“Dame’s Rocket can make its gentle way at the edges of woods or in partly shaded ditches, competing with weeds and making them glorious in mid-June, with three-foot-tall branched candelabra of little four-petaled flowers in beautiful shades of purple, pink, and white, blended together like the colors of an old, much-bleached housedress. The smell is that of fresh laundry, a rich, spicy, powders sweetness elusive to Chanel or any other parfumier.”

“ ‘Fife Yellow,’ ‘Cowichan Blue’, ‘Barnhaven Gold’, ‘Duckyls Red’, ‘Enchantress’, ‘Guinevere’, ‘Granny Graham’, ‘Broadwell Milkmaid’, ‘Sailor Boy’, ‘Prince Charming’, ‘Satchmo’, ‘Winter Dreams’, ‘Hurstwood Midnight’. . .

. . . even without a picture in a catalog, it is hard to resist ordering plants with such names, for as with roses, their beauty begins there. Add a picture, and the gardener is sunk, the plant budget spent, and the vegetables unordered.”

Annuals:  “Though they are often very beautiful themselves, their charm resides to a large degree precisely in their naïveté, their simple sense of ease and well-being, just in themselves, just in what they are. It is true that their colors are often bold and unsubtle, usually in the part of the color wheel called ‘hot,’ which includes the hardest yellows, crimsons, and reds—but they are beloved by children and to any adult they offer the same kind of lift to the heart that occurs when walking through FAO Schwarz at Christmastime.”

Hybrids: “Crossing species madly ending up with a diverse swarm rather like a barnyard of mixed bantam chickens.”

Seed: “There is something deeply touching about any flower that blooms so late, and we wonder how it has time to make seed. It seems forgetful of that necessity, and even therefore, faintly tragic, or at least melancholic.”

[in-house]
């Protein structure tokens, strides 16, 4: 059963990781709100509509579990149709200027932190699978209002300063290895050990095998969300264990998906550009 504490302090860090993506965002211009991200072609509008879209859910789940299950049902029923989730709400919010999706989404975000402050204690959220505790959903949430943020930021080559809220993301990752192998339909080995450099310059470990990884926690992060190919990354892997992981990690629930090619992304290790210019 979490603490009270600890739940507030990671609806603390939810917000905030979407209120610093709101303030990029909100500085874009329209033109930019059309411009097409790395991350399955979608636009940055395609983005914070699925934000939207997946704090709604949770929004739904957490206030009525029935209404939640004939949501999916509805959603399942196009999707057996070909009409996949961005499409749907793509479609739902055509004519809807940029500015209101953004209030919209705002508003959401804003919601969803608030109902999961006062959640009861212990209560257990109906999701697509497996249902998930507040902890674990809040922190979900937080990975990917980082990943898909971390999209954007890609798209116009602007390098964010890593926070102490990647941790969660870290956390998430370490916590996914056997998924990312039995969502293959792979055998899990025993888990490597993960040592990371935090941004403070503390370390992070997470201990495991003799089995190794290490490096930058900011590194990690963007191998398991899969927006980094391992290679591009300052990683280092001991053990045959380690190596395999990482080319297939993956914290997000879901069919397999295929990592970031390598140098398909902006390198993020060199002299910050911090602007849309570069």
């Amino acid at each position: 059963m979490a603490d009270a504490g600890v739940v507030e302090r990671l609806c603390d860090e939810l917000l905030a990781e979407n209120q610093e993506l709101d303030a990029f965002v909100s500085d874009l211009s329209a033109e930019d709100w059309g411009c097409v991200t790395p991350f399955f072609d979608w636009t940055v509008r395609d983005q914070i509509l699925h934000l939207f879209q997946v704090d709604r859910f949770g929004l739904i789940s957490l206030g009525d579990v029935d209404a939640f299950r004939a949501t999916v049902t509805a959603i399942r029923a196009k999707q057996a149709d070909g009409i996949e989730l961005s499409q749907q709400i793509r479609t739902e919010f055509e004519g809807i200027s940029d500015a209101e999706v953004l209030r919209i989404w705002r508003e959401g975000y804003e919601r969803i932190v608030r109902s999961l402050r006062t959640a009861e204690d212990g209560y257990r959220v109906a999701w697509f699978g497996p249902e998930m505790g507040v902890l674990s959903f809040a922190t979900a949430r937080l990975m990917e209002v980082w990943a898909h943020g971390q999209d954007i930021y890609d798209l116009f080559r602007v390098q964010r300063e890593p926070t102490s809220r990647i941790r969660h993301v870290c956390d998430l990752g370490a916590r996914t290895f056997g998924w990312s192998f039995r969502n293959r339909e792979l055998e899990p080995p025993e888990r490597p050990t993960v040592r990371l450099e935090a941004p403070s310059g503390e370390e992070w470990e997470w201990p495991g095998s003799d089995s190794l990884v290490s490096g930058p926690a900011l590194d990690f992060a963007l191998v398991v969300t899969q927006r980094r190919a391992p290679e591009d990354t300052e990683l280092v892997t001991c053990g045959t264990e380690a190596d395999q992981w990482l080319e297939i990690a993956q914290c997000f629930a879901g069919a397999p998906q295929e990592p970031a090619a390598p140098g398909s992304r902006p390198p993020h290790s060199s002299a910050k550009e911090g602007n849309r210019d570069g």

“Within the group of plants classed as biennial are some of the most treasured in gardens, not for their rarity, certainly, but for their homely, simple charm. Usually, they are considered ‘cottage flowers,’ and their ranks include hollyhocks, forget-me-nots, dame’s rocket, Sweet William, Saint Barbara’s weed, and foxgloves. Like all cottage flowers, they seem to carry resonances far beyond their individual beauty, suggesting fine June country mornings and casement windows flung open to the bright sun and the sound of bees at work. Somewhere near them there will always be an old, well-waxed table spread with good, fresh things, and the chance to linger in the garden, to work perhaps or just to sit and stare.”

“Early each spring, we wonder whether we would love snowdrops if they bloomed in June, rather than at the end of a long, cold winter. Certainly they are beautiful enough to love at any time of the year:  silken pearls in bud and winged when open to the warmth of an early spring day. They dangle on delicate, threadlike pedicels, dancing in the slightest breeze.”